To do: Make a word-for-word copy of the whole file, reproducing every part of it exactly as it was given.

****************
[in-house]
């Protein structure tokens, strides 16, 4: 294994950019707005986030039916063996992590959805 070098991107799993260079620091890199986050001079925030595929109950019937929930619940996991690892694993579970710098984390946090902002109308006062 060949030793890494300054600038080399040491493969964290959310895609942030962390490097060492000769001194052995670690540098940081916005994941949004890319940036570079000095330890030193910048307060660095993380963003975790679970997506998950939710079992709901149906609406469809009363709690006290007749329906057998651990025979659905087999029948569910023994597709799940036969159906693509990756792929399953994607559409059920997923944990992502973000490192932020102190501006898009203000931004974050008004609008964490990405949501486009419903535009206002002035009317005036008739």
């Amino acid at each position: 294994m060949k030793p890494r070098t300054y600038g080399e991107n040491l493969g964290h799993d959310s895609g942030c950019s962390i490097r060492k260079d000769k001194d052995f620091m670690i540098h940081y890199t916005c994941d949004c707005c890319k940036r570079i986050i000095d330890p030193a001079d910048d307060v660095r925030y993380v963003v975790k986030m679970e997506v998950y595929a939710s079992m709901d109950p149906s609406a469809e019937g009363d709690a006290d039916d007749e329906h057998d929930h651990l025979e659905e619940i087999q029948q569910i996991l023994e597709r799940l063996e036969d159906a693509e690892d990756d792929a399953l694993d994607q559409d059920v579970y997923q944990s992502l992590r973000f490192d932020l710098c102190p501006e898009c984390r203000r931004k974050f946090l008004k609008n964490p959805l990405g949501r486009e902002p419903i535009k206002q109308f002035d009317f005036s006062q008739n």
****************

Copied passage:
[in-house]
């Protein structure tokens, strides 16, 4: 294994950019707005986030039916063996992590959805 070098991107799993260079620091890199986050001079925030595929109950019937929930619940996991690892694993579970710098984390946090902002109308006062 060949030793890494300054600038080399040491493969964290959310895609942030962390490097060492000769001194052995670690540098940081916005994941949004890319940036570079000095330890030193910048307060660095993380963003975790679970997506998950939710079992709901149906609406469809009363709690006290007749329906057998651990025979659905087999029948569910023994597709799940036969159906693509990756792929399953994607559409059920997923944990992502973000490192932020102190501006898009203000931004974050008004609008964490990405949501486009419903535009206002002035009317005036008739």
């Amino acid at each position: 294994m060949k030793p890494r070098t300054y600038g080399e991107n040491l493969g964290h799993d959310s895609g942030c950019s962390i490097r060492k260079d000769k001194d052995f620091m670690i540098h940081y890199t916005c994941d949004c707005c890319k940036r570079i986050i000095d330890p030193a001079d910048d307060v660095r925030y993380v963003v975790k986030m679970e997506v998950y595929a939710s079992m709901d109950p149906s609406a469809e019937g009363d709690a006290d039916d007749e329906h057998d929930h651990l025979e659905e619940i087999q029948q569910i996991l023994e597709r799940l063996e036969d159906a693509e690892d990756d792929a399953l694993d994607q559409d059920v579970y997923q944990s992502l992590r973000f490192d932020l710098c102190p501006e898009c984390r203000r931004k974050f946090l008004k609008n964490p959805l990405g949501r486009e902002p419903i535009k206002q109308f002035d009317f005036s006062q008739n």